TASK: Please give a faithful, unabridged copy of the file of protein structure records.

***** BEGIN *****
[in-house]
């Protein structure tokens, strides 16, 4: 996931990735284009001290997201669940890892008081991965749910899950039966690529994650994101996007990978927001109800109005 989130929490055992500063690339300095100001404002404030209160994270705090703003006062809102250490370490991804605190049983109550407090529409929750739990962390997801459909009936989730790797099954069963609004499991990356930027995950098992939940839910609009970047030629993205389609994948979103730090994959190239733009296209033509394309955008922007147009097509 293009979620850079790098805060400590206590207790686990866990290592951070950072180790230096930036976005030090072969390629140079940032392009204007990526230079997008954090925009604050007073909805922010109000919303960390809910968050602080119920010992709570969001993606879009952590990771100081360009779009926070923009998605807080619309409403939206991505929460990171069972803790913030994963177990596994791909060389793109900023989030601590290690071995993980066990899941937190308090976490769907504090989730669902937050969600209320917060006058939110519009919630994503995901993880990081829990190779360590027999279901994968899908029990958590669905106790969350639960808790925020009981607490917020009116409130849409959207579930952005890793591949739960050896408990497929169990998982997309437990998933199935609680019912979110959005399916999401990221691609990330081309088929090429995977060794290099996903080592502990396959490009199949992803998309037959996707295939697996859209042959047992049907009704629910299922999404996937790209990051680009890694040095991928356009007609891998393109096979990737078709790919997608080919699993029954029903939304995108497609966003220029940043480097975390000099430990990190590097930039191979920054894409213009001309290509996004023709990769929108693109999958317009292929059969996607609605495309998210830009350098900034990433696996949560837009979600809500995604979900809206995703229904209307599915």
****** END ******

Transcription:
[in-house]
């Protein structure tokens, strides 16, 4: 996931990735284009001290997201669940890892008081991965749910899950039966690529994650994101996007990978927001109800109005 989130929490055992500063690339300095100001404002404030209160994270705090703003006062809102250490370490991804605190049983109550407090529409929750739990962390997801459909009936989730790797099954069963609004499991990356930027995950098992939940839910609009970047030629993205389609994948979103730090994959190239733009296209033509394309955008922007147009097509 293009979620850079790098805060400590206590207790686990866990290592951070950072180790230096930036976005030090072969390629140079940032392009204007990526230079997008954090925009604050007073909805922010109000919303960390809910968050602080119920010992709570969001993606879009952590990771100081360009779009926070923009998605807080619309409403939206991505929460990171069972803790913030994963177990596994791909060389793109900023989030601590290690071995993980066990899941937190308090976490769907504090989730669902937050969600209320917060006058939110519009919630994503995901993880990081829990190779360590027999279901994968899908029990958590669905106790969350639960808790925020009981607490917020009116409130849409959207579930952005890793591949739960050896408990497929169990998982997309437990998933199935609680019912979110959005399916999401990221691609990330081309088929090429995977060794290099996903080592502990396959490009199949992803998309037959996707295939697996859209042959047992049907009704629910299922999404996937790209990051680009890694040095991928356009007609891998393109096979990737078709790919997608080919699993029954029903939304995108497609966003220029940043480097975390000099430990990190590097930039191979920054894409213009001309290509996004023709990769929108693109999958317009292929059969996607609605495309998210830009350098900034990433696996949560837009979600809500995604979900809206995703229904209307599915």